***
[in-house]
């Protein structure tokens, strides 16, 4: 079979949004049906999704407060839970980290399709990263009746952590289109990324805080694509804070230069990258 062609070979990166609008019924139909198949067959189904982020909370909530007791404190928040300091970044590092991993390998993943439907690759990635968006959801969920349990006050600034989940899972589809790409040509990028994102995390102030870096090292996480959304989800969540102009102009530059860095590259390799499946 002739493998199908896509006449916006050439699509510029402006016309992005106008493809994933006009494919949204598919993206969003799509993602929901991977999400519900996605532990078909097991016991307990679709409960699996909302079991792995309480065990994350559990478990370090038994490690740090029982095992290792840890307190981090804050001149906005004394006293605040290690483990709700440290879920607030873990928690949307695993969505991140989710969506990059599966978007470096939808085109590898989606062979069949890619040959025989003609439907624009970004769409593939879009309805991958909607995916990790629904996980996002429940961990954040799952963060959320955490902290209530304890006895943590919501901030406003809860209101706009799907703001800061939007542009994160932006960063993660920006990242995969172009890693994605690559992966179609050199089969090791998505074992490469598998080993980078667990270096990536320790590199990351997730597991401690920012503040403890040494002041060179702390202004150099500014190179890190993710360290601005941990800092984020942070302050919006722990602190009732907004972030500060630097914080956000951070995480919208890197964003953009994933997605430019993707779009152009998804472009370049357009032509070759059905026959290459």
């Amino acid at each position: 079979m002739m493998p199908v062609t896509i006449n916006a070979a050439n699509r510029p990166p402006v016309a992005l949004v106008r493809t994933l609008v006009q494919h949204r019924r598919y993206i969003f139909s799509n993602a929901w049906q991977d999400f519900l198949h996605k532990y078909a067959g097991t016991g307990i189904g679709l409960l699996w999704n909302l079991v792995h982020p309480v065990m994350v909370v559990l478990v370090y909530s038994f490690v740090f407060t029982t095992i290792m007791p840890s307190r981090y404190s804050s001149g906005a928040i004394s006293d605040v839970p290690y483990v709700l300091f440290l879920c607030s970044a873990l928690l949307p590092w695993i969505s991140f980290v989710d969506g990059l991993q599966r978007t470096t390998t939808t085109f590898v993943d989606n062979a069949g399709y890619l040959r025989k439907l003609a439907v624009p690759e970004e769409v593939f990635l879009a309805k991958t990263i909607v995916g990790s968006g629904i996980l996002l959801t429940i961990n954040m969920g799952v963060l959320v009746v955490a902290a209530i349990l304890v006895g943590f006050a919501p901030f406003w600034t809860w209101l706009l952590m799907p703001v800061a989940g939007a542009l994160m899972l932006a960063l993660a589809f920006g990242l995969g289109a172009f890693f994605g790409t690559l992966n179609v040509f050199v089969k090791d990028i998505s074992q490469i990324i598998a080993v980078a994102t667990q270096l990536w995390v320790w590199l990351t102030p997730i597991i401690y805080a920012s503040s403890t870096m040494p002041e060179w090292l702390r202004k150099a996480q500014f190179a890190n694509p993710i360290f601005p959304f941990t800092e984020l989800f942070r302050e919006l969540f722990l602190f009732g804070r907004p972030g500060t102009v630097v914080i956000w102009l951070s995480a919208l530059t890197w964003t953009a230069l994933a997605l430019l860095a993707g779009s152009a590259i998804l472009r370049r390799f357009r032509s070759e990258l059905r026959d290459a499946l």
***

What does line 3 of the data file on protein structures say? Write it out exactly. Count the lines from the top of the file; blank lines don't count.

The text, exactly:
């Amino acid at each position: 079979m002739m493998p199908v062609t896509i006449n916006a070979a050439n699509r510029p990166p402006v016309a992005l949004v106008r493809t994933l609008v006009q494919h949204r019924r598919y993206i969003f139909s799509n993602a929901w049906q991977d999400f519900l198949h996605k532990y078909a067959g097991t016991g307990i189904g679709l409960l699996w999704n909302l079991v792995h982020p309480v065990m994350v909370v559990l478990v370090y909530s038994f490690v740090f407060t029982t095992i290792m007791p840890s307190r981090y404190s804050s001149g906005a928040i004394s006293d605040v839970p290690y483990v709700l300091f440290l879920c607030s970044a873990l928690l949307p590092w695993i969505s991140f980290v989710d969506g990059l991993q599966r978007t470096t390998t939808t085109f590898v993943d989606n062979a069949g399709y890619l040959r025989k439907l003609a439907v624009p690759e970004e769409v593939f990635l879009a309805k991958t990263i909607v995916g990790s968006g629904i996980l996002l959801t429940i961990n954040m969920g799952v963060l959320v009746v955490a902290a209530i349990l304890v006895g943590f006050a919501p901030f406003w600034t809860w209101l706009l952590m799907p703001v800061a989940g939007a542009l994160m899972l932006a960063l993660a589809f920006g990242l995969g289109a172009f890693f994605g790409t690559l992966n179609v040509f050199v089969k090791d990028i998505s074992q490469i990324i598998a080993v980078a994102t667990q270096l990536w995390v320790w590199l990351t102030p997730i597991i401690y805080a920012s503040s403890t870096m040494p002041e060179w090292l702390r202004k150099a996480q500014f190179a890190n694509p993710i360290f601005p959304f941990t800092e984020l989800f942070r302050e919006l969540f722990l602190f009732g804070r907004p972030g500060t102009v630097v914080i956000w102009l951070s995480a919208l530059t890197w964003t953009a230069l994933a997605l430019l860095a993707g779009s152009a590259i998804l472009r370049r390799f357009r032509s070759e990258l059905r026959d290459a499946l």